The last ten years have witnessed an enormous growth in American interest in Asia and Asian/American history. In particular, a set of key Asian historical moments have recently become the subject of intense American cultural scrutiny, namely China’s Cultural Revolution and its aftermath; the Korean American war and its legacy; the era of Japanese geisha culture and its subsequent decline; and China’s one-child policy and the rise of transracial, international adoption in its wake. Grice examines and accounts for this cultural and literary preoccupation, exploring the corresponding historical-political situations that have both circumscribed and enabled greater cultural and political contact between Asia and America.
"In this valuable addition to scholarship on Asian American literature in a transnational context, Grice (Univ. of Wales, Aberystwyth) investigates four "shrouded histories of 20th century Asia"--memoirs by women of Communist China, Chinese transracial adoption narratives, literature on the geisha of Japan, and Korean expatriate narratives--that help to produce a new global imaginary by both disrupting and exceeding concepts of identity and nationhood. Recommended." --Choice.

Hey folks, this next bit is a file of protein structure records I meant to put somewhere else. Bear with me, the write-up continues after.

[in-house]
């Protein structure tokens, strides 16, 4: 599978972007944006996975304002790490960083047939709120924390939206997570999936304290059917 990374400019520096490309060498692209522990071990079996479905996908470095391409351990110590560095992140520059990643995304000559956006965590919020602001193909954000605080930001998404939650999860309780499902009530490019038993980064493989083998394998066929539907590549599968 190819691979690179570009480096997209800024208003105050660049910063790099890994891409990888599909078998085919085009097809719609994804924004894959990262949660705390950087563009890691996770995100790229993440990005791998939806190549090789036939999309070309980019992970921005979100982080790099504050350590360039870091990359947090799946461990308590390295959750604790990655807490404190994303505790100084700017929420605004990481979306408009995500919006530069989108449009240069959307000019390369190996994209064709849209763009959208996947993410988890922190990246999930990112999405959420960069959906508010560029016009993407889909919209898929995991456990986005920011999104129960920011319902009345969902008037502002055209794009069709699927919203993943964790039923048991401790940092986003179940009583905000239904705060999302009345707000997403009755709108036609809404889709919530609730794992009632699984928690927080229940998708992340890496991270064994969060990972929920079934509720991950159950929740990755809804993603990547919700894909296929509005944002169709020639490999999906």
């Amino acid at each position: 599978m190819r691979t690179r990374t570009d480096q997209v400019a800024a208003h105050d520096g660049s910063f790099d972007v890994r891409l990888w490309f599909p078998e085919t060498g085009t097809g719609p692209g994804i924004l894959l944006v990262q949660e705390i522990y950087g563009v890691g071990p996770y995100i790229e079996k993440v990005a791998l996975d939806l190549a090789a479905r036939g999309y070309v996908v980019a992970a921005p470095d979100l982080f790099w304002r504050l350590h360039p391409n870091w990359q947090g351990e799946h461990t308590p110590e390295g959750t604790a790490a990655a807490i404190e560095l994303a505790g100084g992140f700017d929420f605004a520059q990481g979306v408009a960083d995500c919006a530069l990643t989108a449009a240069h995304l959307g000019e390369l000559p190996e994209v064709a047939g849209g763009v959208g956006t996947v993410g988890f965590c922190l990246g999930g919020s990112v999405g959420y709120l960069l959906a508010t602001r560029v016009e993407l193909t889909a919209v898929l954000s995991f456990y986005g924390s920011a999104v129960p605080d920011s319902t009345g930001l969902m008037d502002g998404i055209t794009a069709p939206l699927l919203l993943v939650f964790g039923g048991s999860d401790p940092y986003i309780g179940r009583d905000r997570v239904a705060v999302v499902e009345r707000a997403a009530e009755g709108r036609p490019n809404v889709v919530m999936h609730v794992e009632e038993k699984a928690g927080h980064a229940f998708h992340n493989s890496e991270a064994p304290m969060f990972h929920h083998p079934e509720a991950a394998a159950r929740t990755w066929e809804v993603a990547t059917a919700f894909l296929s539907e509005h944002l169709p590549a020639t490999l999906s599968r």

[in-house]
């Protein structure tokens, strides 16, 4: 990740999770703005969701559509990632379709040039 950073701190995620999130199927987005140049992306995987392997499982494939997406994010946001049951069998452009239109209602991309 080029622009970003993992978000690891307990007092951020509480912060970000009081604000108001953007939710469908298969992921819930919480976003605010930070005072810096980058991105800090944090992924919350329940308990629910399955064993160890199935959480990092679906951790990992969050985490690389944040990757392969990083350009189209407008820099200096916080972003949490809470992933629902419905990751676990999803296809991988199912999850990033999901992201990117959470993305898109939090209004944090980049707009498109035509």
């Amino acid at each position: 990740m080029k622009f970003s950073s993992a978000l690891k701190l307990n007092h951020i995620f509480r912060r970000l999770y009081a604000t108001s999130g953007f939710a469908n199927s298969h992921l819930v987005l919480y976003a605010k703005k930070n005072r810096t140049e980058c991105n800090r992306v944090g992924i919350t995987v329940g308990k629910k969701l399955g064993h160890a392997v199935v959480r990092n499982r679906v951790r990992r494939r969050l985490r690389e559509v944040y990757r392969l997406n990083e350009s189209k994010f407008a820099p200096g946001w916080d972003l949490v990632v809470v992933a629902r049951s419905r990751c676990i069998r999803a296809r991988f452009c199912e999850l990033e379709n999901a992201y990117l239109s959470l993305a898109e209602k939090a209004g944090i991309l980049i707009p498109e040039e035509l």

"Grice insightfully and sensitively analyzes hundreds of texts from multiple Asian cultures and in several genres, making this volume a valuable addition to several disciplines, including American studies, ethnic studies, literary studies, and diaspora studies."
-- David S. Goldstein, University of Washington, Bothell
Acknowledgements. 1. Reading Asian American Fiction, History and Life Writing: International Encounters 2. "The Escape from Asia Tradition": Cultural Revolution Expatriate Memoirs 3. Contemporary Transracial Adoption Narratives: Prospects and Perspectives 4. A Secret History: American Representations of Geisha Society 5. Korean Expatriate Writing and the History of the Korean Peninsula. Notes. Bibliography. Index